FTI pair claim partial victory over BDO nemesis

Partial indemnity is better than none, even when you lose most of your appeal.

GM Advisory’s Ginette Muller.

FTI’s John Park and his former colleague Ginette Muller are still trying to wipe off some of the opprobrium that attached itself to them after an August 2013 decision containing uncomplimentary remarks about their handling of the administration of LM Investment Management Ltd (LMIM), responsible entity for the LM First Mortgage Income Fund (FMIF).

The remarks were made in proceedings which among other things saw BDO’s David Whyte appointed as receiver of FMIF to ensure it was wound up according to its constitution.

Given Park and Muller had been made liquidators of LMIM,  it might seem odd that the judge felt a receiver from BDO or anywhere in fact was needed to be installed to effectively ensure compliance, until you read the remarks.

“The administrators of the first respondent (LMIM) have, in my view, demonstrated a preparedness to act in a way inconsistent with those owing duties as responsible entity and trustee under the Corporations Act.

“My view is that they have preferred their own commercial interests to the interests of the fund. This is demonstrated in the conduct I have outlined above in relation to the 13 June 2013 meeting; their dealings with ASIC, and their conduct with this litigation.

“It extends to the point where both administrators have sworn to matters which they either conceded were wrong in cross-examination or in my view are not consonant with reality.

“In a winding-up where conflicts might well arise, and may involve questions of some complexity, I feel no assurance that the current administration would act properly in the interests of members of the fund in identifying those issues or in dealing with them.

“In my view, that makes it necessary that someone independent have charge of winding-up FMIF pursuant to s 601NF(1) of the Act.”

Okay, we get it your honour. You wanted Park and Muller monitored.

Understandably aggrieved, Park and Muller appealed just about every order the judge made, including the appointment of Whyte who was a respondent in the appeal. It should be noted that Muller has since struck out on her own, setting up GM Advisory and Lion Litigation Funding from premises in Brisbane’s AMP Tower on Eagle Street.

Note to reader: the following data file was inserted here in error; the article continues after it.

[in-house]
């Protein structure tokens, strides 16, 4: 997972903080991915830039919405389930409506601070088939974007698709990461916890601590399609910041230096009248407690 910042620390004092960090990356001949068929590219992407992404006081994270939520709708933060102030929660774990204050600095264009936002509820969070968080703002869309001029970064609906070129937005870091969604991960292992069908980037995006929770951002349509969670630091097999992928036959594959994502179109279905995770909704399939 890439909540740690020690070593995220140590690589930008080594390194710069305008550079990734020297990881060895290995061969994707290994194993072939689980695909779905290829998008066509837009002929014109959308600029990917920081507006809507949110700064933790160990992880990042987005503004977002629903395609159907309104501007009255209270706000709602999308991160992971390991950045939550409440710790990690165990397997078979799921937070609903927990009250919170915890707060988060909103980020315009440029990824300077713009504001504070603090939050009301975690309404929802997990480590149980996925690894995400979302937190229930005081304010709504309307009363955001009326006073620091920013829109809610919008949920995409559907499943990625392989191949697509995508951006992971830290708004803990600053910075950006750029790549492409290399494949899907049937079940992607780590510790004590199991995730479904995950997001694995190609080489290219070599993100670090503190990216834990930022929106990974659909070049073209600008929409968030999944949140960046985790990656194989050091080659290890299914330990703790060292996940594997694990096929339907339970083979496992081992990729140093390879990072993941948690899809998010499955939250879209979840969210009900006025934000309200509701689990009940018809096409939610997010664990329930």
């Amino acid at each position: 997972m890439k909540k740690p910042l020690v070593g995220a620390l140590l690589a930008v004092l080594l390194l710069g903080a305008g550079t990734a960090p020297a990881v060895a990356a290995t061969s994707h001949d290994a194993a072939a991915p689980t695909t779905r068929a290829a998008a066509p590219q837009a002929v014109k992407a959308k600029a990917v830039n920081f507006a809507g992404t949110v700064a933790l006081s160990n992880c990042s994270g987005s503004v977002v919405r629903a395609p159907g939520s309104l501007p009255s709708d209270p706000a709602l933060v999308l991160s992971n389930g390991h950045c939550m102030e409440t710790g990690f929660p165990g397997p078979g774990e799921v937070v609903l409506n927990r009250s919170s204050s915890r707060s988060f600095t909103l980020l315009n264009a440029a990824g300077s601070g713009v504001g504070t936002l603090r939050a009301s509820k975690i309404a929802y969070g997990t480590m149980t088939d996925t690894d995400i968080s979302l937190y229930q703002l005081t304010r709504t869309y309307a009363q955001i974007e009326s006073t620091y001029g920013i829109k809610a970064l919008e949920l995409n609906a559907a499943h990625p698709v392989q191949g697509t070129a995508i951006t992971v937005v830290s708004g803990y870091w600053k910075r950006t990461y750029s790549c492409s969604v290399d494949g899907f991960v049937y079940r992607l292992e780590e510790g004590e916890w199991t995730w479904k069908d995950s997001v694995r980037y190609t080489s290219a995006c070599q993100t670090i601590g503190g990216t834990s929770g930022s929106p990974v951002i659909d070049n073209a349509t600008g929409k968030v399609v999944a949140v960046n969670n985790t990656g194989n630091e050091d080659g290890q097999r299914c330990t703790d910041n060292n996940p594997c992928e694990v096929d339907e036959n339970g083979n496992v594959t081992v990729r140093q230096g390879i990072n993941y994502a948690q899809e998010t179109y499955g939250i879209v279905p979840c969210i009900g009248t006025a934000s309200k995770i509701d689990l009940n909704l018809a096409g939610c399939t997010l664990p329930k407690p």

On 6 June 2014, the Court of Appeal dismissed the appeal and ordered that LMIM pay the respondents’ costs of the appeal. With some exceptions, LMIM’s attack on the primary Judge’s findings was rejected.

But the judge who’d slammed the pair had also made orders in late 2013 that LMIM be indemnified from the FMIF to the extent of 20 percent of its costs incidental to the proceedings before her, excluding any reserved costs.

That brings us to this week and a decision on a subsequent application by Park and Muller that they be indemnified for the costs of their mostly unsuccessful appeal on the basis that it was an expense properly incurred. Unsurprisingly, BDO resisted the contention.

In Park & Muller (liquidators of LM Investment Management Ltd) v Whyte No 3 [2017] QSC 230 (17 October 2017) it’s revealed that Park and Muller have had some success in terms of their percentage on sums for insurance and legal costs. Relatively small change though.

As to their remuneration application, well that required a separate judgment which you can decipher at: Park & Muller (liquidators of LM Investment Management Ltd) v Whyte No 2 [2017] QSC 229 (17 October 2017). And that is not small change at all.

About the Author

Peter Gosnell
Insolvency News Online illuminates the practice of insolvency Australia-wide, highlighting the triumphs and travails of the nation’s registered practitioners and the accounting and legal professionals who work with them. INO is produced by Peter Gosnell, former business editor and senior business reporter at The Daily Telegraph newspaper. During a decade-long career, your correspondent reported on such notable corporate collapses as HIH, One.Tel, Westpoint and Fincorp as well as some of the nation's highest profile bankruptcies and the investigations and prosecutions arising from Australia's most notorious instances of white-collar crime.

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